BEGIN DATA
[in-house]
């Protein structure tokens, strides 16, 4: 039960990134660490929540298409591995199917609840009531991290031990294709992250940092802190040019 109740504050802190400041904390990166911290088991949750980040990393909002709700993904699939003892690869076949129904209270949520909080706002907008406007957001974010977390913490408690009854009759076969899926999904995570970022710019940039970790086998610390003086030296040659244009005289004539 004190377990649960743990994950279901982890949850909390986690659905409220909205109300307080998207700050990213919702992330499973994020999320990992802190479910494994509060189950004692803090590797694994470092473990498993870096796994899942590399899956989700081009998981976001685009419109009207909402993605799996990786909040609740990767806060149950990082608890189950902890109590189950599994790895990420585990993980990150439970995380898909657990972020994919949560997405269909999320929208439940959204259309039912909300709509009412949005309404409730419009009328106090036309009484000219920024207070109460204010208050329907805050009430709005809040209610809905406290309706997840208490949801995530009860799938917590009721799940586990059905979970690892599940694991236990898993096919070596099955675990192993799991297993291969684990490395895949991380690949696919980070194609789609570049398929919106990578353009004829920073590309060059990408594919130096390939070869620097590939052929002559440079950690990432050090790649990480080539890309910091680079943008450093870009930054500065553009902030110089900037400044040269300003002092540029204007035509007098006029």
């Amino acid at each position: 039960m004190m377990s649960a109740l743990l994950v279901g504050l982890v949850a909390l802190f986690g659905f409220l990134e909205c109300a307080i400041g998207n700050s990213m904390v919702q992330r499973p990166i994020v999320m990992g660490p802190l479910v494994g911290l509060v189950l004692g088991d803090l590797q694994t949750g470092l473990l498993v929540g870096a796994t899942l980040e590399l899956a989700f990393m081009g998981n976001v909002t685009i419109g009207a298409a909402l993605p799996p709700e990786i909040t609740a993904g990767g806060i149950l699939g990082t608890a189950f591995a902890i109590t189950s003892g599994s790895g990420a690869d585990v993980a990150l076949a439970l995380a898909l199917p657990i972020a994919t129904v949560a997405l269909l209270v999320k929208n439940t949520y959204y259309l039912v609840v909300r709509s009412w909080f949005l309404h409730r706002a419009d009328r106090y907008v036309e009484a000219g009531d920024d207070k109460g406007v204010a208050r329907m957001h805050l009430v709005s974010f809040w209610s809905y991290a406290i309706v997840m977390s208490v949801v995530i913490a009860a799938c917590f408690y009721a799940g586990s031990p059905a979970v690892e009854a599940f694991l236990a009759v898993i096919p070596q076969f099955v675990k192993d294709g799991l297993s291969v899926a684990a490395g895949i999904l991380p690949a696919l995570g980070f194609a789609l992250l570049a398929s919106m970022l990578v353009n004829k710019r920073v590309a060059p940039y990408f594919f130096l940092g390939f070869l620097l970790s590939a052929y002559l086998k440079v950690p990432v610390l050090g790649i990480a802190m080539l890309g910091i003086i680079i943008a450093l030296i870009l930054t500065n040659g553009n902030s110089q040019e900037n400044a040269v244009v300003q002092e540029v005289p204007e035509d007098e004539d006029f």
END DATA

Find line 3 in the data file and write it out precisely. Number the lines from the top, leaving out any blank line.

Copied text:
């Amino acid at each position: 039960m004190m377990s649960a109740l743990l994950v279901g504050l982890v949850a909390l802190f986690g659905f409220l990134e909205c109300a307080i400041g998207n700050s990213m904390v919702q992330r499973p990166i994020v999320m990992g660490p802190l479910v494994g911290l509060v189950l004692g088991d803090l590797q694994t949750g470092l473990l498993v929540g870096a796994t899942l980040e590399l899956a989700f990393m081009g998981n976001v909002t685009i419109g009207a298409a909402l993605p799996p709700e990786i909040t609740a993904g990767g806060i149950l699939g990082t608890a189950f591995a902890i109590t189950s003892g599994s790895g990420a690869d585990v993980a990150l076949a439970l995380a898909l199917p657990i972020a994919t129904v949560a997405l269909l209270v999320k929208n439940t949520y959204y259309l039912v609840v909300r709509s009412w909080f949005l309404h409730r706002a419009d009328r106090y907008v036309e009484a000219g009531d920024d207070k109460g406007v204010a208050r329907m957001h805050l009430v709005s974010f809040w209610s809905y991290a406290i309706v997840m977390s208490v949801v995530i913490a009860a799938c917590f408690y009721a799940g586990s031990p059905a979970v690892e009854a599940f694991l236990a009759v898993i096919p070596q076969f099955v675990k192993d294709g799991l297993s291969v899926a684990a490395g895949i999904l991380p690949a696919l995570g980070f194609a789609l992250l570049a398929s919106m970022l990578v353009n004829k710019r920073v590309a060059p940039y990408f594919f130096l940092g390939f070869l620097l970790s590939a052929y002559l086998k440079v950690p990432v610390l050090g790649i990480a802190m080539l890309g910091i003086i680079i943008a450093l030296i870009l930054t500065n040659g553009n902030s110089q040019e900037n400044a040269v244009v300003q002092e540029v005289p204007e035509d007098e004539d006029f």